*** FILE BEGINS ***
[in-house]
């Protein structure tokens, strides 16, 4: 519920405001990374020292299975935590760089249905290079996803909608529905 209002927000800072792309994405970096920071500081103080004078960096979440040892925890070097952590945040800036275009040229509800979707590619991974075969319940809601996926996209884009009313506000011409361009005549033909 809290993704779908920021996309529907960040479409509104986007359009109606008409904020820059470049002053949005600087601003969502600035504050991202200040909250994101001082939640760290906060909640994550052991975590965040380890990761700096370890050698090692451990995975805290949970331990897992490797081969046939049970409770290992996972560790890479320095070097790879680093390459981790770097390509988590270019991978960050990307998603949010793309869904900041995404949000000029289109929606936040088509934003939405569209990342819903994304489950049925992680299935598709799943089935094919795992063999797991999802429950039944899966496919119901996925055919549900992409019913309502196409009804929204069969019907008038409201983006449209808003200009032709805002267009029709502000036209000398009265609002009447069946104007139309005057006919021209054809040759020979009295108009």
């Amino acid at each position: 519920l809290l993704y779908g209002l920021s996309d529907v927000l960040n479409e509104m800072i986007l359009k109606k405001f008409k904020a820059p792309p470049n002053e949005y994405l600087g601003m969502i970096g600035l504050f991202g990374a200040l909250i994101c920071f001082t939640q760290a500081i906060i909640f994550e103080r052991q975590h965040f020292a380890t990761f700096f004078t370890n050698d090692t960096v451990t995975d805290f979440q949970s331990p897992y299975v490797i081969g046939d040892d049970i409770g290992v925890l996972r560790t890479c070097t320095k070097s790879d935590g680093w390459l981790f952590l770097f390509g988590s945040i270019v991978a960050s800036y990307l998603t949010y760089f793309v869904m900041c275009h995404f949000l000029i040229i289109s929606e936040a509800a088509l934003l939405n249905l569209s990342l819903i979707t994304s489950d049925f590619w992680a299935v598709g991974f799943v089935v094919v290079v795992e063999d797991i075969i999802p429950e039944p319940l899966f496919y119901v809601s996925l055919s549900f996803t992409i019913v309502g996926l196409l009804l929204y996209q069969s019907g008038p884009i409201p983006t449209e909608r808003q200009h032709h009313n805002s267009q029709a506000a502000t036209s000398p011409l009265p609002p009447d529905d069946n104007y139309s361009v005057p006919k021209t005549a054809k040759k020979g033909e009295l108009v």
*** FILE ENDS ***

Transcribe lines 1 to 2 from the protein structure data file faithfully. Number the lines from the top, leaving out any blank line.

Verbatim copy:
[in-house]
């Protein structure tokens, strides 16, 4: 519920405001990374020292299975935590760089249905290079996803909608529905 209002927000800072792309994405970096920071500081103080004078960096979440040892925890070097952590945040800036275009040229509800979707590619991974075969319940809601996926996209884009009313506000011409361009005549033909 809290993704779908920021996309529907960040479409509104986007359009109606008409904020820059470049002053949005600087601003969502600035504050991202200040909250994101001082939640760290906060909640994550052991975590965040380890990761700096370890050698090692451990995975805290949970331990897992490797081969046939049970409770290992996972560790890479320095070097790879680093390459981790770097390509988590270019991978960050990307998603949010793309869904900041995404949000000029289109929606936040088509934003939405569209990342819903994304489950049925992680299935598709799943089935094919795992063999797991999802429950039944899966496919119901996925055919549900992409019913309502196409009804929204069969019907008038409201983006449209808003200009032709805002267009029709502000036209000398009265609002009447069946104007139309005057006919021209054809040759020979009295108009």